CGSC  425b , Social Perception .
Th 1.30-3.20 SSS 201 Brian Scholl
So  (0)  
Permission of instructor required

Connections between visual perception, among the earliest and most basic of our cognitive processes, and social cognition, among the most advanced forms of higher-level cognition. The perception of animacy, agency, and goal-directedness; biological motion; face perception (including the perception of facial attractiveness); gaze processing and social attention; "thin-slicing" and "perceptual stereotypes"; and social and cultural influences on perception.

 
CGSC  429a , Philosophical Implications of Social Psychology .
M 7.00-8.50p LC 104 Tamar Gendler
Hu  (0)  
Permission of instructor required

The philosophical implications of recent work in social psychology showing the important role that social structures play in influencing human behavior. Topics include authority and obedience, and implicit racial attitudes.

Prerequisites: two courses in philosophy and one in psychology, or equivalents.

 
CGSC  451a , Violence and Human Dignity .
T 1.30-3.20 RKZ 05 Stephen Darwall
Hu  (0)  
Permission of instructor required

Examination of the deep connections between concepts of violence and the distinctive kind of value we suppose human beings to have: a dignity that grounds basic human rights. Perspectives from philosophy, history, psychology, and sociology.

 
CGSC  462a , Blame and Punishment .
Th 3.30-5.20 RKZ 02 Steve Guglielmo
So  (0)  
Permission of instructor required

Examination of the origin and functions of blame and punishment. Perspectives from social, developmental, and evolutionary psychology, from cognitive science, and from philosophy and law.

 
CGSC  471a , Directed Research in Cognitive Science .
HTBA Brian Scholl
   (0)  
Permission of instructor required

Research projects for qualified students. The student must be supervised by a member of the Cognitive Science faculty, who sets the requirements and directs the research. To register, a student must submit a written plan of study to the director of undergraduate studies and the faculty supervisor. The normal minimum requirement is a written report of the completed research, but individual faculty members may set alternative equivalent requirements.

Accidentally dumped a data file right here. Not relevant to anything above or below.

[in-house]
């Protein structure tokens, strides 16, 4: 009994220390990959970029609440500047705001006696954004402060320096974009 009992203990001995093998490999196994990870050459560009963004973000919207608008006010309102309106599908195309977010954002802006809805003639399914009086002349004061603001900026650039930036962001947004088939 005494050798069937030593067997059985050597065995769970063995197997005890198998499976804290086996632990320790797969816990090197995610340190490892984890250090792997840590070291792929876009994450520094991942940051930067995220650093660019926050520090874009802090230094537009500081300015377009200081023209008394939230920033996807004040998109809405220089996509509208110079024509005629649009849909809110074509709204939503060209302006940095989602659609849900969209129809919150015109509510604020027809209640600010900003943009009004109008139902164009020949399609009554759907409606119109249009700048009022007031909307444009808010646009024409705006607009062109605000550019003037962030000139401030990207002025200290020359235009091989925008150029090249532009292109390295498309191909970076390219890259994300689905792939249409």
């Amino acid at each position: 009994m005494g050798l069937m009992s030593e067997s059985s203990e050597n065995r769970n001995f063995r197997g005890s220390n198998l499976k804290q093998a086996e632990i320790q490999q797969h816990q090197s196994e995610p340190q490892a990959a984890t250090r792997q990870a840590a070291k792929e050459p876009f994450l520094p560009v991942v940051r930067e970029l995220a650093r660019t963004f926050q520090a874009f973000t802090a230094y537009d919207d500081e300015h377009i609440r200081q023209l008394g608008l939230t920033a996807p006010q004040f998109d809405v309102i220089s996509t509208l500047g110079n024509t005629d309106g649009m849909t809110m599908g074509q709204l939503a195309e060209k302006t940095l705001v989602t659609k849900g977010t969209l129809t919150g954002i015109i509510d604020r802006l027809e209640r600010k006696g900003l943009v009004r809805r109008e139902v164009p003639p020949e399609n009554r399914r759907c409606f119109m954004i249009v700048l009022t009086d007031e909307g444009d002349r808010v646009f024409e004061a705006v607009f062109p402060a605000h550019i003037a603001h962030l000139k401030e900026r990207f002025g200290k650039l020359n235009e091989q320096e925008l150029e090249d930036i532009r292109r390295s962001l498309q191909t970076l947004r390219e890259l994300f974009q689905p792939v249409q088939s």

May be elected for one or two terms.

 
CGSC  472b , Directed Research in Cognitive Science .
HTBA Joshua Knobe
   (0)  
Permission of instructor required

Research projects for qualified students. The student must be supervised by a member of the Cognitive Science faculty, who sets the requirements and directs the research. To register, a student must submit a written plan of study to the director of undergraduate studies and the faculty supervisor. The normal minimum requirement is a written report of the completed research, but individual faculty members may set alternative equivalent requirements.

May be elected for one or two terms.

 
CGSC  473a , Directed Reading in Cognitive Science .
HTBA Brian Scholl
   (0)  
Permission of instructor required

Individual study for qualified students who wish to investigate an area of cognitive science not covered in regular courses. The student must be supervised by a member of the Cognitive Science faculty, who sets the requirements and meets regularly with the student. To register, a student must submit a written plan of study to the director of undergraduate studies and the faculty supervisor. The normal minimum requirement is a term paper, but individual faculty members may set alternative equivalent requirements.

May be elected for one or two terms.

 
CGSC  474b , Directed Reading in Cognitive Science .
HTBA Brian Scholl
   (0)  
Permission of instructor required

Individual study for qualified students who wish to investigate an area of cognitive science not covered in regular courses. The student must be supervised by a member of the Cognitive Science faculty, who sets the requirements and meets regularly with the student. To register, a student must submit a written plan of study to the director of undergraduate studies and the faculty supervisor. The normal minimum requirement is a term paper, but individual faculty members may set alternative equivalent requirements.

May be elected for one or two terms.

 
CGSC  490a , Senior Colloquium and Project .
W 4.00-5.50 WLH 001 Robert Frank
   (0)  
Permission of instructor required

A research colloquium leading to the selection of a topic for, and the completion of, the senior essay. Students attend regular colloquium presentations by outside scholars. By the end of the fall term students choose an essay topic. During the spring term presentations become more narrowly focused on students' senior projects.

 
CGSC  491b , Senior Colloquium and Project .
W 4.00-5.50 K 101B Joshua Knobe
   (0)  
Permission of instructor required

A research colloquium leading to the selection of a topic for, and the completion of, the senior essay. Students attend regular colloquium presentations by outside scholars. By the end of the fall term students choose an essay topic. During the spring term presentations become more narrowly focused on students' senior projects.